Posted: Oct 09, 2012 01:44 pm EDT (Newsdesk) Initial October 9th early morning lift-off time postponed due to the wind. Watch live Austrian skydiver Felix Baumgartner’s attempt to ascend in a helium balloon to an altitude of 120,000 ft / 36,576 m and jump out of his capsule becoming the first person to break the speed of sound (768 mph at sea level) during freefall:
The skydiver already reached 536mph/863kph in training. To imagine the speed: compare to average flight speed for a commercial airliner at 500 mph.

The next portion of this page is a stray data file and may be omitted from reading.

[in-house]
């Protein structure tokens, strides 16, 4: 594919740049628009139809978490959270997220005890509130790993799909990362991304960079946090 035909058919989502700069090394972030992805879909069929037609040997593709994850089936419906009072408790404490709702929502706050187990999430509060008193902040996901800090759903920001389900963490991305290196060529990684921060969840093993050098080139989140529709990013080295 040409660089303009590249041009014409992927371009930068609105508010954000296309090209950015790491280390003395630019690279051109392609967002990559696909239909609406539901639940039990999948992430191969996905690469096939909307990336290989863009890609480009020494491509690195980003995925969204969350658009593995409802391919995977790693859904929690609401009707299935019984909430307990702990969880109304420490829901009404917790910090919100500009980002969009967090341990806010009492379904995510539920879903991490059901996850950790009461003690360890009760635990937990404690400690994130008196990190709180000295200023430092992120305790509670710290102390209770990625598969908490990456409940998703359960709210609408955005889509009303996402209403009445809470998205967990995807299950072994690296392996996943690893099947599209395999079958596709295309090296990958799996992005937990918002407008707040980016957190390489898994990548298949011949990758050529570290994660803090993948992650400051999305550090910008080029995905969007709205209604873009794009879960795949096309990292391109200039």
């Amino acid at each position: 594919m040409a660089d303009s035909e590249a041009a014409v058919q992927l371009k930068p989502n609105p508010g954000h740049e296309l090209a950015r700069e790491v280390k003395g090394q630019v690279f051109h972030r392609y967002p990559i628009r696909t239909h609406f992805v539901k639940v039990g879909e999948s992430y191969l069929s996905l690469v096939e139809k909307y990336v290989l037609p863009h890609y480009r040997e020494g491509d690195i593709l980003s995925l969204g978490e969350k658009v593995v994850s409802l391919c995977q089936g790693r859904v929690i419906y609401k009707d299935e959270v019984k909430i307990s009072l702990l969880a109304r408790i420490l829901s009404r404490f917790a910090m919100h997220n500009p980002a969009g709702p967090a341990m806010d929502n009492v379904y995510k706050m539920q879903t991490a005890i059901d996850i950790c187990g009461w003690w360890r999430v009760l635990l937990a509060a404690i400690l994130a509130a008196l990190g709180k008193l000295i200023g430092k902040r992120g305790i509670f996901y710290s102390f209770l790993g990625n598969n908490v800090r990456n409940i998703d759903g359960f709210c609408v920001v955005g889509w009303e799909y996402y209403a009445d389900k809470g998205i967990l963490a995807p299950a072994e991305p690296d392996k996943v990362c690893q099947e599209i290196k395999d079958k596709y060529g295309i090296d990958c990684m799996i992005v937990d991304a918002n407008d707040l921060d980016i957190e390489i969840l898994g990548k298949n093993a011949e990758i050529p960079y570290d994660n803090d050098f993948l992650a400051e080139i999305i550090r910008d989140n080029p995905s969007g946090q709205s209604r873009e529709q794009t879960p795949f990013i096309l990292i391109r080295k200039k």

As for the altitude, the Kármán line, at 62 miles (100 km) above sea level, is conventionally used as the start of space. But space for man usually starts at 62000 ft (19 km) says test pilot, balloon pioneer and Felix's mentor Joe Kittinger, "above that the blood boils and without a pressure suit you die very quickly."
Data from the International Air Sports Federation (FAI) shows how the 1st manned test in March measured up:
Altitude reached: 71,615.2 ft / 21,828.3 meters Parachute opened at: 8,210.6 ft / 2,502.6 meters Freefall time: 3 minutes and 40 seconds The fastest ascent rate of the capsule: 1,200 feet per minute (estimate) Speed reached in freefall: 364.69 mph / 586.92 km per hour.